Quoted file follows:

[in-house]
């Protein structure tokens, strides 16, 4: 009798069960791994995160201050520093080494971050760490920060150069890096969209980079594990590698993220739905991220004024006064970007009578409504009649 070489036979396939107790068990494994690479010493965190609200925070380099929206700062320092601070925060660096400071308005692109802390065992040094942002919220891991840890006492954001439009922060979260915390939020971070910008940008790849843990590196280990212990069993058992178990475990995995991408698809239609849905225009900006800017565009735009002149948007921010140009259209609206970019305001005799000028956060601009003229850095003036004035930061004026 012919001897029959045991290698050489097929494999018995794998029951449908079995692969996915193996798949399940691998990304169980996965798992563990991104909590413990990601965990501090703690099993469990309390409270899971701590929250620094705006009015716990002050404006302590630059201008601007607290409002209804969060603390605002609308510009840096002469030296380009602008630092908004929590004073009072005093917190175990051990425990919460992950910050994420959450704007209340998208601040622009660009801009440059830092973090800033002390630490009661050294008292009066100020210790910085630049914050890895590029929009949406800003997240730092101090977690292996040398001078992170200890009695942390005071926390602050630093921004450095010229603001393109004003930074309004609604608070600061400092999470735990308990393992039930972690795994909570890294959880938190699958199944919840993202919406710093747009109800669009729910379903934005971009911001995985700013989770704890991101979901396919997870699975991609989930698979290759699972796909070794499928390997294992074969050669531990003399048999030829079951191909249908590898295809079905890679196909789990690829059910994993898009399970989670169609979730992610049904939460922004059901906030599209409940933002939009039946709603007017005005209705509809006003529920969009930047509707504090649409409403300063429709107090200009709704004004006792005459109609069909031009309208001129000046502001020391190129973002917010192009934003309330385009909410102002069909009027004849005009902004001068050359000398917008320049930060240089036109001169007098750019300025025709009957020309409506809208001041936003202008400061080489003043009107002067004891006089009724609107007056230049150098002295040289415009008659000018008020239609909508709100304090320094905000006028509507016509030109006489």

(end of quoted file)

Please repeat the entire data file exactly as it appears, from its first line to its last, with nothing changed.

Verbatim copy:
[in-house]
């Protein structure tokens, strides 16, 4: 009798069960791994995160201050520093080494971050760490920060150069890096969209980079594990590698993220739905991220004024006064970007009578409504009649 070489036979396939107790068990494994690479010493965190609200925070380099929206700062320092601070925060660096400071308005692109802390065992040094942002919220891991840890006492954001439009922060979260915390939020971070910008940008790849843990590196280990212990069993058992178990475990995995991408698809239609849905225009900006800017565009735009002149948007921010140009259209609206970019305001005799000028956060601009003229850095003036004035930061004026 012919001897029959045991290698050489097929494999018995794998029951449908079995692969996915193996798949399940691998990304169980996965798992563990991104909590413990990601965990501090703690099993469990309390409270899971701590929250620094705006009015716990002050404006302590630059201008601007607290409002209804969060603390605002609308510009840096002469030296380009602008630092908004929590004073009072005093917190175990051990425990919460992950910050994420959450704007209340998208601040622009660009801009440059830092973090800033002390630490009661050294008292009066100020210790910085630049914050890895590029929009949406800003997240730092101090977690292996040398001078992170200890009695942390005071926390602050630093921004450095010229603001393109004003930074309004609604608070600061400092999470735990308990393992039930972690795994909570890294959880938190699958199944919840993202919406710093747009109800669009729910379903934005971009911001995985700013989770704890991101979901396919997870699975991609989930698979290759699972796909070794499928390997294992074969050669531990003399048999030829079951191909249908590898295809079905890679196909789990690829059910994993898009399970989670169609979730992610049904939460922004059901906030599209409940933002939009039946709603007017005005209705509809006003529920969009930047509707504090649409409403300063429709107090200009709704004004006792005459109609069909031009309208001129000046502001020391190129973002917010192009934003309330385009909410102002069909009027004849005009902004001068050359000398917008320049930060240089036109001169007098750019300025025709009957020309409506809208001041936003202008400061080489003043009107002067004891006089009724609107007056230049150098002295040289415009008659000018008020239609909508709100304090320094905000006028509507016509030109006489």